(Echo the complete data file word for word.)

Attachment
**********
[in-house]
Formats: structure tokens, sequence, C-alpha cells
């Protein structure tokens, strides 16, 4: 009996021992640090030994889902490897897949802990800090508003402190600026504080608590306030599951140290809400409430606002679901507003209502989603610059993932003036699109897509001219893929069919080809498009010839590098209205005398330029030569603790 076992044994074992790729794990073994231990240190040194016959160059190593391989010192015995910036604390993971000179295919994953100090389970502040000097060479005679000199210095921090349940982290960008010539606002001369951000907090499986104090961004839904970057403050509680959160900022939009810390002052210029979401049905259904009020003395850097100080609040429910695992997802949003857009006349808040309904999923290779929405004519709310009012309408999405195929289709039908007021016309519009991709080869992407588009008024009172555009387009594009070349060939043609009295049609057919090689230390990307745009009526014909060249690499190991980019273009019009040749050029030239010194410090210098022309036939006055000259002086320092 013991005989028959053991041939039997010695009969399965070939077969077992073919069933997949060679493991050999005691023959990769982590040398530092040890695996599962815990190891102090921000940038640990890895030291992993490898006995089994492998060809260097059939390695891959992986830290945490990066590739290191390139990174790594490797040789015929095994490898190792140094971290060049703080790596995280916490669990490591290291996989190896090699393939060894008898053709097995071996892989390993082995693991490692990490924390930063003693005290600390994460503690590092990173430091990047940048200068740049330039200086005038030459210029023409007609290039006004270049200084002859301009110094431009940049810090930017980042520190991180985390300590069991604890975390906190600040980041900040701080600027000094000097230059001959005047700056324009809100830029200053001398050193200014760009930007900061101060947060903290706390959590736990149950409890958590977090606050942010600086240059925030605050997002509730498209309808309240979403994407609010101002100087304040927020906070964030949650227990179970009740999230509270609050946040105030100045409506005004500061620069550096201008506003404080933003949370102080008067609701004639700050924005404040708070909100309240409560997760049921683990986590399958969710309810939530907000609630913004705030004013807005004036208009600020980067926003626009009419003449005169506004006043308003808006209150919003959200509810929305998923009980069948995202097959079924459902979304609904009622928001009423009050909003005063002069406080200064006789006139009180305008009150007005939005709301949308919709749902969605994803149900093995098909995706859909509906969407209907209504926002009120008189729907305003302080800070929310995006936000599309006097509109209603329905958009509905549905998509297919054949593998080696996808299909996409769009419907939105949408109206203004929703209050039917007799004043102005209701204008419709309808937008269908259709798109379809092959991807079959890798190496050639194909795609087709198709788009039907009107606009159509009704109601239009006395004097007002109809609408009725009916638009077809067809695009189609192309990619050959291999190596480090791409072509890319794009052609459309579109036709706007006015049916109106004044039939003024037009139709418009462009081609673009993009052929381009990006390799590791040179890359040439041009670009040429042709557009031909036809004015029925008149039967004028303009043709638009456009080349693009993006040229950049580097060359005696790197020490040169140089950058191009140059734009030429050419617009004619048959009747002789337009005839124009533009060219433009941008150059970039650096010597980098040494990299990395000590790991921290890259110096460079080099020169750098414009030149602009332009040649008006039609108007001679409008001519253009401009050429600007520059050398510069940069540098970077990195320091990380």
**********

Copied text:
[in-house]
Formats: structure tokens, sequence, C-alpha cells
């Protein structure tokens, strides 16, 4: 009996021992640090030994889902490897897949802990800090508003402190600026504080608590306030599951140290809400409430606002679901507003209502989603610059993932003036699109897509001219893929069919080809498009010839590098209205005398330029030569603790 076992044994074992790729794990073994231990240190040194016959160059190593391989010192015995910036604390993971000179295919994953100090389970502040000097060479005679000199210095921090349940982290960008010539606002001369951000907090499986104090961004839904970057403050509680959160900022939009810390002052210029979401049905259904009020003395850097100080609040429910695992997802949003857009006349808040309904999923290779929405004519709310009012309408999405195929289709039908007021016309519009991709080869992407588009008024009172555009387009594009070349060939043609009295049609057919090689230390990307745009009526014909060249690499190991980019273009019009040749050029030239010194410090210098022309036939006055000259002086320092 013991005989028959053991041939039997010695009969399965070939077969077992073919069933997949060679493991050999005691023959990769982590040398530092040890695996599962815990190891102090921000940038640990890895030291992993490898006995089994492998060809260097059939390695891959992986830290945490990066590739290191390139990174790594490797040789015929095994490898190792140094971290060049703080790596995280916490669990490591290291996989190896090699393939060894008898053709097995071996892989390993082995693991490692990490924390930063003693005290600390994460503690590092990173430091990047940048200068740049330039200086005038030459210029023409007609290039006004270049200084002859301009110094431009940049810090930017980042520190991180985390300590069991604890975390906190600040980041900040701080600027000094000097230059001959005047700056324009809100830029200053001398050193200014760009930007900061101060947060903290706390959590736990149950409890958590977090606050942010600086240059925030605050997002509730498209309808309240979403994407609010101002100087304040927020906070964030949650227990179970009740999230509270609050946040105030100045409506005004500061620069550096201008506003404080933003949370102080008067609701004639700050924005404040708070909100309240409560997760049921683990986590399958969710309810939530907000609630913004705030004013807005004036208009600020980067926003626009009419003449005169506004006043308003808006209150919003959200509810929305998923009980069948995202097959079924459902979304609904009622928001009423009050909003005063002069406080200064006789006139009180305008009150007005939005709301949308919709749902969605994803149900093995098909995706859909509906969407209907209504926002009120008189729907305003302080800070929310995006936000599309006097509109209603329905958009509905549905998509297919054949593998080696996808299909996409769009419907939105949408109206203004929703209050039917007799004043102005209701204008419709309808937008269908259709798109379809092959991807079959890798190496050639194909795609087709198709788009039907009107606009159509009704109601239009006395004097007002109809609408009725009916638009077809067809695009189609192309990619050959291999190596480090791409072509890319794009052609459309579109036709706007006015049916109106004044039939003024037009139709418009462009081609673009993009052929381009990006390799590791040179890359040439041009670009040429042709557009031909036809004015029925008149039967004028303009043709638009456009080349693009993006040229950049580097060359005696790197020490040169140089950058191009140059734009030429050419617009004619048959009747002789337009005839124009533009060219433009941008150059970039650096010597980098040494990299990395000590790991921290890259110096460079080099020169750098414009030149602009332009040649008006039609108007001679409008001519253009401009050429600007520059050398510069940069540098970077990195320091990380």